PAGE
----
#environmental #justice

Building Black: Wealth Generation in our Community

This panel will discuss the many historical obstacles to generational Black wealth building, and the individual and community consequences of the racial wealth gap we face today. The panel will then draw on each panelist’s area of expertise to discuss solutions to the wealth gap, including but not limited to financial literacy, entrepreneurship, private investing, and publicly funded reparations.

#prosperity #wealth #building

Bring Justice to Healthcare: Advancing Black Health in the U.S Health Policy Agenda

Black health is impacted by historical and present mistrust of clinical care, capitalism-aligned resource allocation, and race-neutral policy decisions that concentrate poor outcomes in low-income Black communities. The Covid-19 pandemic highlighted and exacerbated the effects of systemic racism on Black health. Future solutions will require multidisciplinary collaborations and race consciousness in future policy design. This panel will bring insight on how the new administration can center Black wellbeing, through a health justice lens, to reduce disparities for the Black community domestically and abroad.

#healthcare #wellness

Unbarring The Truth Behind Police and Prison Abolition

Black and Brown people have been consistently over-policed and overrepresented in criminal justice systems across the globe. There is no denying the deeply rooted connection this phenomena has to systemic racism and discrimination. Thus, this panel will explore the influence and consequences of race and racism in police and prison systems with a specific focus on the North American context. To respond to outrage against unjust treatment of Black and Brown bodies and to imagine a way forward; one that is free of discrimination, this panel will de-stigmatize and demystify the misconceptions behind the police and prison reform and abolition movements.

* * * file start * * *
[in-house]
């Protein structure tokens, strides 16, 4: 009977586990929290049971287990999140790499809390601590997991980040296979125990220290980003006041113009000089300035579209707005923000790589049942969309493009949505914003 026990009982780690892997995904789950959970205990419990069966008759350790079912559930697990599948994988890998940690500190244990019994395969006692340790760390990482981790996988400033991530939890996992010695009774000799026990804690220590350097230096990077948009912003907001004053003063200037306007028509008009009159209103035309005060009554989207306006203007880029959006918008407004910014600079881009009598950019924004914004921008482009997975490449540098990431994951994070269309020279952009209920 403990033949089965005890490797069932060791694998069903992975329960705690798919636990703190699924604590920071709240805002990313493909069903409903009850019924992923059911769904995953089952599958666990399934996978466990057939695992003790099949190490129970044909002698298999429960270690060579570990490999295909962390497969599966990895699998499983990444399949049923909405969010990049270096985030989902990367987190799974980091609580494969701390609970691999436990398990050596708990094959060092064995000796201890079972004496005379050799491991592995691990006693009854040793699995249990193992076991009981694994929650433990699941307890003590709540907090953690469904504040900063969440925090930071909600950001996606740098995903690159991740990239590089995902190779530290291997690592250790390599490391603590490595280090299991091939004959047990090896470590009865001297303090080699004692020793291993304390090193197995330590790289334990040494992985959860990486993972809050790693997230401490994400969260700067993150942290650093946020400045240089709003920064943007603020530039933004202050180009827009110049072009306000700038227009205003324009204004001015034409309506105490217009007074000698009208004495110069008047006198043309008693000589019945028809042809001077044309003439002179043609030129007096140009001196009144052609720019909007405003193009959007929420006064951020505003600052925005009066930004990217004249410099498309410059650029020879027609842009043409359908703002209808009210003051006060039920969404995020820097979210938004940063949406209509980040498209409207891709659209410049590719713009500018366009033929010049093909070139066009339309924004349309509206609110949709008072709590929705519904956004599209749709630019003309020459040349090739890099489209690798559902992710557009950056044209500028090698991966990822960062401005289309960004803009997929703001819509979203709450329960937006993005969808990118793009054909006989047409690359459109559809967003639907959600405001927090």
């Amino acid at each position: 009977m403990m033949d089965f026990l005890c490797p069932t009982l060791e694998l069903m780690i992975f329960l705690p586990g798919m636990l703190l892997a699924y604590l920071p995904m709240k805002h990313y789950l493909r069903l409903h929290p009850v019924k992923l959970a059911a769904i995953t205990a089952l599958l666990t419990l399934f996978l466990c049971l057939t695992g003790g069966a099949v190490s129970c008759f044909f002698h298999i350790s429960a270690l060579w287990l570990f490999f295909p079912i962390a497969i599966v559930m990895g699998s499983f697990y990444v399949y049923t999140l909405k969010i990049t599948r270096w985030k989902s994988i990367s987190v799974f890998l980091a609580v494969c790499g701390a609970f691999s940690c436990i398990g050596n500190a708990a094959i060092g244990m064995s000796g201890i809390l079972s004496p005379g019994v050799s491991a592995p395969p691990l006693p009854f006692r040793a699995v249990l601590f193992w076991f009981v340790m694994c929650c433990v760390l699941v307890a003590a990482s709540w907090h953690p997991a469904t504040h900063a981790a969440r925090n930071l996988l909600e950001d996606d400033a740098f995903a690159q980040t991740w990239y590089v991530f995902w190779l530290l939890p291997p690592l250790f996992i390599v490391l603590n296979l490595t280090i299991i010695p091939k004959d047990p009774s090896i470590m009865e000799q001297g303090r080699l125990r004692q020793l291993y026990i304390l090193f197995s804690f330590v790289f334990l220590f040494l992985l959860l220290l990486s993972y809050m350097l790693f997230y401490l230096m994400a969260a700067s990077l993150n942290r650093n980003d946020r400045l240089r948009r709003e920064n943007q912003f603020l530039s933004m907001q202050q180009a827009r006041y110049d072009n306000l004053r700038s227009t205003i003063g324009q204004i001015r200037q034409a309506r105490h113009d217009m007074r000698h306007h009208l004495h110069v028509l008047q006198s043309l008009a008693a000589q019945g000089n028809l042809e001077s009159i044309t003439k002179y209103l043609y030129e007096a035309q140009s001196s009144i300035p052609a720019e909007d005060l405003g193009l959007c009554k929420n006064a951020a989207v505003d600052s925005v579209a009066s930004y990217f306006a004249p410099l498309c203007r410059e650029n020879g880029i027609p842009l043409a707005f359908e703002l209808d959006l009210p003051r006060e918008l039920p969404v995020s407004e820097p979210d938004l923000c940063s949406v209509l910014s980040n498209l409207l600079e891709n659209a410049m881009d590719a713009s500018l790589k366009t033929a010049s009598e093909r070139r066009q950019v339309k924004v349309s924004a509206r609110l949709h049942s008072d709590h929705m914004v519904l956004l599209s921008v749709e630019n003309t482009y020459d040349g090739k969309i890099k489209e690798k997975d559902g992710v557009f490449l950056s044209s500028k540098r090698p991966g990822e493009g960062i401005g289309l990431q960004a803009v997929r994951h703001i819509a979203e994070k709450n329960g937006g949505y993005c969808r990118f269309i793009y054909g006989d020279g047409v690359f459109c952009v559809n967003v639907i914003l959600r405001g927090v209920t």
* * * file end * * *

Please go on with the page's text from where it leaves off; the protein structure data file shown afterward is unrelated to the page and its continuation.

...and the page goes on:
#abolition

The Power of Black Women: Understanding How Democracy & Electoral Politics Relies on the Power and Resistance Black Women

This panel will explore the electoral power of Black women and how the efforts of Black women to preserve and improve democracy should not go unnoticed. Black women are the backbone of progress of a justice-oriented future, and this panel will unpack the role Black women play in pushing our country forward and the power they hold in reimagining justice and equity for all.

#electoral #process

Media & Racism – A reckoning and accountability of the white supremacist past to create an anti-racist present and future

The reckoning with the media industrial complex’s history of systemic white supremacy and its institutionalized racism is leading (KC Star, Nat Geo, TK, others) to even more important questions including how to combat the racist stereotypes that the media created, replicated, supported and reported.